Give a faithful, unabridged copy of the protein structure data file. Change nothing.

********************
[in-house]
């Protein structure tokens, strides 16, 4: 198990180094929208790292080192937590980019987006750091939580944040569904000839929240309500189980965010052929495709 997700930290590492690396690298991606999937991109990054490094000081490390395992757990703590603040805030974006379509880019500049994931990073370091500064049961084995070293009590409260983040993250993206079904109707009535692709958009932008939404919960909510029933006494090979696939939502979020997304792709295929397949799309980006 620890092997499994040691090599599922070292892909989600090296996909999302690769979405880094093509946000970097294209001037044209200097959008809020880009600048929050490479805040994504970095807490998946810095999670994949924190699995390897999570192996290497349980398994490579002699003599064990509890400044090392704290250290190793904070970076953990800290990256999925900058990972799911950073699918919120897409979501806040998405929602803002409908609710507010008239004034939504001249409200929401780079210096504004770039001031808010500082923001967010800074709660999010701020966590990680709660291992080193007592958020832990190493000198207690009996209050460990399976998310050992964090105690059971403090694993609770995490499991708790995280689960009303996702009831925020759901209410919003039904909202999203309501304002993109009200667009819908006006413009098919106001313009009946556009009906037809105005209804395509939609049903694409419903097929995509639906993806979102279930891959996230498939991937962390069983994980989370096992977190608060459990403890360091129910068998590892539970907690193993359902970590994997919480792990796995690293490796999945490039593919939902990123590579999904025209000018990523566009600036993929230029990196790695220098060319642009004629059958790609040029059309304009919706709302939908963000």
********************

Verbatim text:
[in-house]
């Protein structure tokens, strides 16, 4: 198990180094929208790292080192937590980019987006750091939580944040569904000839929240309500189980965010052929495709 997700930290590492690396690298991606999937991109990054490094000081490390395992757990703590603040805030974006379509880019500049994931990073370091500064049961084995070293009590409260983040993250993206079904109707009535692709958009932008939404919960909510029933006494090979696939939502979020997304792709295929397949799309980006 620890092997499994040691090599599922070292892909989600090296996909999302690769979405880094093509946000970097294209001037044209200097959008809020880009600048929050490479805040994504970095807490998946810095999670994949924190699995390897999570192996290497349980398994490579002699003599064990509890400044090392704290250290190793904070970076953990800290990256999925900058990972799911950073699918919120897409979501806040998405929602803002409908609710507010008239004034939504001249409200929401780079210096504004770039001031808010500082923001967010800074709660999010701020966590990680709660291992080193007592958020832990190493000198207690009996209050460990399976998310050992964090105690059971403090694993609770995490499991708790995280689960009303996702009831925020759901209410919003039904909202999203309501304002993109009200667009819908006006413009098919106001313009009946556009009906037809105005209804395509939609049903694409419903097929995509639906993806979102279930891959996230498939991937962390069983994980989370096992977190608060459990403890360091129910068998590892539970907690193993359902970590994997919480792990796995690293490796999945490039593919939902990123590579999904025209000018990523566009600036993929230029990196790695220098060319642009004629059958790609040029059309304009919706709302939908963000």